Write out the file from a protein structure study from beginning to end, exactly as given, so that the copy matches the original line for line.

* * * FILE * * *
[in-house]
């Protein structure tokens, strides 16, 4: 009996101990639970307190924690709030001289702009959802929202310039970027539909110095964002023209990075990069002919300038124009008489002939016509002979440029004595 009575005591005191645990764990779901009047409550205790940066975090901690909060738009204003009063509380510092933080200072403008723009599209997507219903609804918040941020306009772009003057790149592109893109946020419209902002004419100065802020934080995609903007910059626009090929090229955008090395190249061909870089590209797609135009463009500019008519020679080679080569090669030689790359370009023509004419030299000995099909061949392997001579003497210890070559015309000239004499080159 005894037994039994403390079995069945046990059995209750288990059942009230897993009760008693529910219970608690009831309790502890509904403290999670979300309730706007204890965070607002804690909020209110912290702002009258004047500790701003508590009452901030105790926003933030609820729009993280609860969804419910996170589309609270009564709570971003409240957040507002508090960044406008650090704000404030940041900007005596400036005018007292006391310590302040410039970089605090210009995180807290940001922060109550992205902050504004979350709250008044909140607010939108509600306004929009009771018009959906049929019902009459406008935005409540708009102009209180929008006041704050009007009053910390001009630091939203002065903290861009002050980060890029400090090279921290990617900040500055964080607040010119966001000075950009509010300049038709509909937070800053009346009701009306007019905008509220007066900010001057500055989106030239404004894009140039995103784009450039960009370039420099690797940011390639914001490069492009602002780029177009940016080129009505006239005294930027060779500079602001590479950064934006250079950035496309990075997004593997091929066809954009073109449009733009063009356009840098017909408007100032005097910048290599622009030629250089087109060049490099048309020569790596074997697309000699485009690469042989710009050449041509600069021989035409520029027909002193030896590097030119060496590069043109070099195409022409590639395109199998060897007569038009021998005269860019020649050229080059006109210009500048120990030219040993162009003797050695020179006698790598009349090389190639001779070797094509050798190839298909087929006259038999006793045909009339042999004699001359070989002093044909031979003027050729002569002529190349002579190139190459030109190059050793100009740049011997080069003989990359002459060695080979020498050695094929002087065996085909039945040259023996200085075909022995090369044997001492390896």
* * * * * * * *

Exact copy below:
[in-house]
């Protein structure tokens, strides 16, 4: 009996101990639970307190924690709030001289702009959802929202310039970027539909110095964002023209990075990069002919300038124009008489002939016509002979440029004595 009575005591005191645990764990779901009047409550205790940066975090901690909060738009204003009063509380510092933080200072403008723009599209997507219903609804918040941020306009772009003057790149592109893109946020419209902002004419100065802020934080995609903007910059626009090929090229955008090395190249061909870089590209797609135009463009500019008519020679080679080569090669030689790359370009023509004419030299000995099909061949392997001579003497210890070559015309000239004499080159 005894037994039994403390079995069945046990059995209750288990059942009230897993009760008693529910219970608690009831309790502890509904403290999670979300309730706007204890965070607002804690909020209110912290702002009258004047500790701003508590009452901030105790926003933030609820729009993280609860969804419910996170589309609270009564709570971003409240957040507002508090960044406008650090704000404030940041900007005596400036005018007292006391310590302040410039970089605090210009995180807290940001922060109550992205902050504004979350709250008044909140607010939108509600306004929009009771018009959906049929019902009459406008935005409540708009102009209180929008006041704050009007009053910390001009630091939203002065903290861009002050980060890029400090090279921290990617900040500055964080607040010119966001000075950009509010300049038709509909937070800053009346009701009306007019905008509220007066900010001057500055989106030239404004894009140039995103784009450039960009370039420099690797940011390639914001490069492009602002780029177009940016080129009505006239005294930027060779500079602001590479950064934006250079950035496309990075997004593997091929066809954009073109449009733009063009356009840098017909408007100032005097910048290599622009030629250089087109060049490099048309020569790596074997697309000699485009690469042989710009050449041509600069021989035409520029027909002193030896590097030119060496590069043109070099195409022409590639395109199998060897007569038009021998005269860019020649050229080059006109210009500048120990030219040993162009003797050695020179006698790598009349090389190639001779070797094509050798190839298909087929006259038999006793045909009339042999004699001359070989002093044909031979003027050729002569002529190349002579190139190459030109190059050793100009740049011997080069003989990359002459060695080979020498050695094929002087065996085909039945040259023996200085075909022995090369044997001492390896």